Purposely is a free tool to put purpose at the heart of a business. Businesses with a purpose beyond profit are committed to fulfilling a social, economic or environmental goal. There are more than 1.2 million of them in the UK. Purposely is a digital tool to embed your purpose in a company’s governing articles. And it’s free to use.
Purposely has been developed following upon the recommendations of the 2016 Mission-Led Business Review that recommended that government should raise awareness of the existing legal flexibility to embed purpose within a conventional limited company and establish clear ways for entrepreneurs to take advantage of it.
Purposely is designed for founders who have already decided that the Company Limited by Shares legal structure is right for them. There are other legal structures that automatically include purpose, including the Community Interest Company and various charitable structures.
Purposely was designed and created by UnLtd, the Foundation for Social Entrepreneurs, in partnership with law firm Bates Wells, and with strategic support from the Department for Culture, Media & Sport (DCMS). Purposely is now managed by Social Enterprise UK, the membership body for social enterprises, in partnership with Bates Wells and with continued support from DCMS.
We are grateful to the following for their input as members of the project Sounding Board:
The Purposely model articles place the agreed purpose in what is known as the objects clause in the articles. The agreed purpose of the company shapes the duties and responsibilities of the directors, along with any responsible business principles which the company agrees to uphold. These principles are a way of setting out what standard of behaviour is expected of the company and those working for it.
The directors are obliged to report on the impact the company has had in pursuit of its purpose. In some of the Purposely model articles, the purpose of the company leads, in turn, to changes in the relative prioritisation of the interests of shareholders and other stakeholders. And others include restrictions on how the directors of the company may decide to distribute profits or what to do with assets if the company is would up. In summary, the articles support the directors and others to get behind an agreed purpose.
Purposely has adapted the standard articles that are used by the vast majority of UK companies – the standard company limited by shares – and created amended versions to suit the needs of a range of purposeful businesses. You can view this default set of articles here, on Companies House website.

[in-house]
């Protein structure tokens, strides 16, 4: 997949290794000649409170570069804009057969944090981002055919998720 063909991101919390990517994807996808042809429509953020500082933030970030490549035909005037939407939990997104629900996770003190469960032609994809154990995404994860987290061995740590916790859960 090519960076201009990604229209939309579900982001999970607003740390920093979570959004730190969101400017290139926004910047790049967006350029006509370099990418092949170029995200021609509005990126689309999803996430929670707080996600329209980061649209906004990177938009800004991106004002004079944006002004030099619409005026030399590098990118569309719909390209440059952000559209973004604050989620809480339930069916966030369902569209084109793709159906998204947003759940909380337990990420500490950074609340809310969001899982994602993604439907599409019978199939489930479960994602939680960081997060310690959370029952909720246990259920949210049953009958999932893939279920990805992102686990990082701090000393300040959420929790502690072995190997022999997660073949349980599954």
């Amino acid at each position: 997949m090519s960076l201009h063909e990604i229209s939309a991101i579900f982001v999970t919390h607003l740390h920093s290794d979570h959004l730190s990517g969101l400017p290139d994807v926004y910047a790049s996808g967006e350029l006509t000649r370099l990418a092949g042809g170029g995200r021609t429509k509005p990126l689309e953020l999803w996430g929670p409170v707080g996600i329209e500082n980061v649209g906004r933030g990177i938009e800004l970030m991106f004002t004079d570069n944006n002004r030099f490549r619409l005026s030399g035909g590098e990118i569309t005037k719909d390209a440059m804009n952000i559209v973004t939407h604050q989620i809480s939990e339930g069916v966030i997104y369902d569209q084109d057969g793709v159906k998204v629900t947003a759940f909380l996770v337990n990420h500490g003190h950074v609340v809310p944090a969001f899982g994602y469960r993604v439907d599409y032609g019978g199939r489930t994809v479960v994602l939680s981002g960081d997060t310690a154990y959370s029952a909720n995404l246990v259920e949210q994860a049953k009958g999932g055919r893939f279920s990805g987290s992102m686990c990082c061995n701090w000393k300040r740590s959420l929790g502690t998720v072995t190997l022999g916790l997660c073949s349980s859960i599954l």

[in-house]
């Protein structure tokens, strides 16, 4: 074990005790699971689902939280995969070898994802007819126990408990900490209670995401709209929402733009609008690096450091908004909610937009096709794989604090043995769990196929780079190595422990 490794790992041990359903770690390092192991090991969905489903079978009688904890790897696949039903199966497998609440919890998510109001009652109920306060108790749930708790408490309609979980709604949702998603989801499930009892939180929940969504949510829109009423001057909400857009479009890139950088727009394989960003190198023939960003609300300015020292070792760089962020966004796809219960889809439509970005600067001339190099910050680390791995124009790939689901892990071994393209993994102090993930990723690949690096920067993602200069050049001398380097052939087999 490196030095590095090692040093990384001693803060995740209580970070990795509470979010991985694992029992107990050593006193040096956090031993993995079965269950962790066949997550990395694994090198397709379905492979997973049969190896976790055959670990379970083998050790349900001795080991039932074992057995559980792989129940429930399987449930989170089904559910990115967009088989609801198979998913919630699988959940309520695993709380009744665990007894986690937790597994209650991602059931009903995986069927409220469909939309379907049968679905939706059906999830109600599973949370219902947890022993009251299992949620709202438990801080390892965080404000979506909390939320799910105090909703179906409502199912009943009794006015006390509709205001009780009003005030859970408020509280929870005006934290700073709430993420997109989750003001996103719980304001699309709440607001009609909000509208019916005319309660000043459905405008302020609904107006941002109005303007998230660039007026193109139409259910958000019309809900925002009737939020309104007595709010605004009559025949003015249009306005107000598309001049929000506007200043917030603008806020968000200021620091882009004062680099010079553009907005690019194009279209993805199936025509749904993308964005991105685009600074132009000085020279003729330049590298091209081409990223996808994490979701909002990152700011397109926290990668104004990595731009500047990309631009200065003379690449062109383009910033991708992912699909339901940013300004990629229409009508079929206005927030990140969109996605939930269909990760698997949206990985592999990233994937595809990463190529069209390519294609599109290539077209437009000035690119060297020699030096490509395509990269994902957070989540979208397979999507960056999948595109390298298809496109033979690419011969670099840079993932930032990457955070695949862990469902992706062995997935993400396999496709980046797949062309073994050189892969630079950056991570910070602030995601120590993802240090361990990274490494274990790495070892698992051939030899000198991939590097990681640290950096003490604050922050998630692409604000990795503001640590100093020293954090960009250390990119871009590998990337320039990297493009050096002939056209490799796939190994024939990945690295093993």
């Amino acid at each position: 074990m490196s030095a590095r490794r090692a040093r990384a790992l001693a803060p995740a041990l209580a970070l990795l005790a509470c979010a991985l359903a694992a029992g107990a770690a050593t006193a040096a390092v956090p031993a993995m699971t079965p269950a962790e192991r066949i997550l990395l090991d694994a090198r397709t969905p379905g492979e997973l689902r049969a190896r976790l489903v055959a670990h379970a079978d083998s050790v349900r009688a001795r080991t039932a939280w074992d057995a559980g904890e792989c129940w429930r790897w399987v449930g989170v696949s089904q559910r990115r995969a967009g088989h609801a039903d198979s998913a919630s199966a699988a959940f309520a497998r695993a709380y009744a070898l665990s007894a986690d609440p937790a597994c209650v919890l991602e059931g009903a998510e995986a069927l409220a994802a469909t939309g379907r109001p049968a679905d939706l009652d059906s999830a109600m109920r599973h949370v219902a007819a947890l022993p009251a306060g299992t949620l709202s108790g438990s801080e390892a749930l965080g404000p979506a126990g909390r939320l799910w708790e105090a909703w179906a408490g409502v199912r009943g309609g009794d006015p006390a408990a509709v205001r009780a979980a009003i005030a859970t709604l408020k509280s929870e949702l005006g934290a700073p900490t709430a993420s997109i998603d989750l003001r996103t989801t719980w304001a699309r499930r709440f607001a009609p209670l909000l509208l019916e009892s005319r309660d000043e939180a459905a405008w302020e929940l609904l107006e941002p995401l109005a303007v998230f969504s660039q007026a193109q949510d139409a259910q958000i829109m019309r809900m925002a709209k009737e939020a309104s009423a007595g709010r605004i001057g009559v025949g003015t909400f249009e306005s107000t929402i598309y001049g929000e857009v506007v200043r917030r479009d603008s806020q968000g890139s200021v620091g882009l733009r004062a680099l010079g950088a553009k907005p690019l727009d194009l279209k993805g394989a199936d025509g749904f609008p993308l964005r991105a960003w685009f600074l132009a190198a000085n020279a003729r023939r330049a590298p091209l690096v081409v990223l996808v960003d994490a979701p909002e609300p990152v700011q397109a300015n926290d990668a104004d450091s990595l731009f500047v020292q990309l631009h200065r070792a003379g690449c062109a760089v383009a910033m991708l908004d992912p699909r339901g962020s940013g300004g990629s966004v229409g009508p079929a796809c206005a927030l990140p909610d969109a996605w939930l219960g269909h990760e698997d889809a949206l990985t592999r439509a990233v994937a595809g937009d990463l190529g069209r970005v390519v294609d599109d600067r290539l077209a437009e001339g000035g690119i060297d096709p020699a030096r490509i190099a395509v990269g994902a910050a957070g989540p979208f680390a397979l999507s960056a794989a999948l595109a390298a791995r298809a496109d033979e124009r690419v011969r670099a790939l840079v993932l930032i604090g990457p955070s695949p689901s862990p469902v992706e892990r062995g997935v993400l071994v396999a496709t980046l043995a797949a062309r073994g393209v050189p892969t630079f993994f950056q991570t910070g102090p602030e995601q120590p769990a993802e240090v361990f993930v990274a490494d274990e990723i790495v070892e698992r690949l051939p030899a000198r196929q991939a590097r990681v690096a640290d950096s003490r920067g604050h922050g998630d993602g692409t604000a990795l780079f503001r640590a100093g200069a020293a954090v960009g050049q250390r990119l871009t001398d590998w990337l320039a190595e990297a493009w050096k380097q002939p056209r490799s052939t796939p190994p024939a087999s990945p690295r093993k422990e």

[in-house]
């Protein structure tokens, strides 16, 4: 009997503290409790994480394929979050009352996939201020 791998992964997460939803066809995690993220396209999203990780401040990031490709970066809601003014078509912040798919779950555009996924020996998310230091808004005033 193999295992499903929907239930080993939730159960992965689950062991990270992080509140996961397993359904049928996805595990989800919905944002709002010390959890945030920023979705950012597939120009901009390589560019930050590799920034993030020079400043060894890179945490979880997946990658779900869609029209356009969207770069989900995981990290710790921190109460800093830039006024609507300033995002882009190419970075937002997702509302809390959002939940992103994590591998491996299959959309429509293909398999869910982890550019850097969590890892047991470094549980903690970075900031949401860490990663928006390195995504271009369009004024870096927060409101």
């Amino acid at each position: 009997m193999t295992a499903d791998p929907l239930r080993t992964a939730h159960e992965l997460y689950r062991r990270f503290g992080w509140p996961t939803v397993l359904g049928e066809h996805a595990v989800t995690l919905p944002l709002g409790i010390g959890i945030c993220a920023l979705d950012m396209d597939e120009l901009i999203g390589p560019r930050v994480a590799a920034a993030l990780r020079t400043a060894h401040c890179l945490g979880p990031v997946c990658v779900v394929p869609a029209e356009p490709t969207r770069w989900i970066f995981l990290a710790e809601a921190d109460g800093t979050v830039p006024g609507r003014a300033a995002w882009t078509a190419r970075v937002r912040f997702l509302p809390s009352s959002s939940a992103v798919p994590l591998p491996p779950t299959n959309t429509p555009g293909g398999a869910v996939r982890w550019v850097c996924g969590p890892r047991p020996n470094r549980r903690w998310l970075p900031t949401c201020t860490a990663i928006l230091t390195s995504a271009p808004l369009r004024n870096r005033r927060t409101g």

There are other forms of company that founders may wish to consider when they are incorporating their business, such as the community interest company or the company limited by guarantee. Purposely does not try to help founders to decide which company form is right for them.
For a detailed guide on the Purposely articles and how they differ from the default model articles for UK companies limited by shares, please read this guide.
In Purposely, the model 4 articles meet these criteria. Model 3 is similar to a social enterprise in that it has a primary social purpose, but it lacks a legal commitment to reinvest the majority of the profits. Social enterprises can also opt for other legal structures such as the Community Interest Company (CIC). You can find out more on the webpages for the CIC Regulator.
Purposely, the model articles and the tools available on the Purposely website do not constitute legal advice and should not be relied upon as such.
The model articles and other tools available on the Purposely website may not be suitable for every situation. They are intended to be used as templates and should be adapted by you as necessary to meet your individual requirements. If you need legal advice for your specific situation, please consult a lawyer. This is particularly important if you plan to change the wording of the model articles or any other materials provided on the Purposely website, or if you have any questions about their legal implications. You can speak to your usual legal advisor, or get in touch with Bates Wells on email@example.com.
Please note that Bates Wells will not be reviewing your use of any of the model articles or other materials available from the Purposely website as part of the Purposely process. Your use of the tools on the website, including the model articles, does not create a lawyer-client relationship between you and Bates Wells.
Please read our ‘Important Notes’ section for more detail.
As with any company, the company may have a claim against directors who breach their duties. However, while embedding purpose redefines and reshapes the existing duties of directors to promote the success of the company, it does not create any new rights for the company or for third parties and so does not create new forms of liability for directors. In particular, the Purposely model articles do not affect the fundamental principle (codified in s170 of the Companies Act 2006) that the duties of directors are owed to the company (and generally not to anyone else) and so the only person with a right of recourse is the company itself or, in limited circumstances, a member on behalf of the company.
For the avoidance of any doubt, the Purposely model articles include language to make it clear that stakeholders are not granted rights of recourse against directors in respect of the carrying out of their responsibilities.
In any event, the shareholders may decide to amend the articles of association to remove the Purposely model articles’ special features by passing a shareholders resolution (provided that there are no additional provisions to entrench these special features).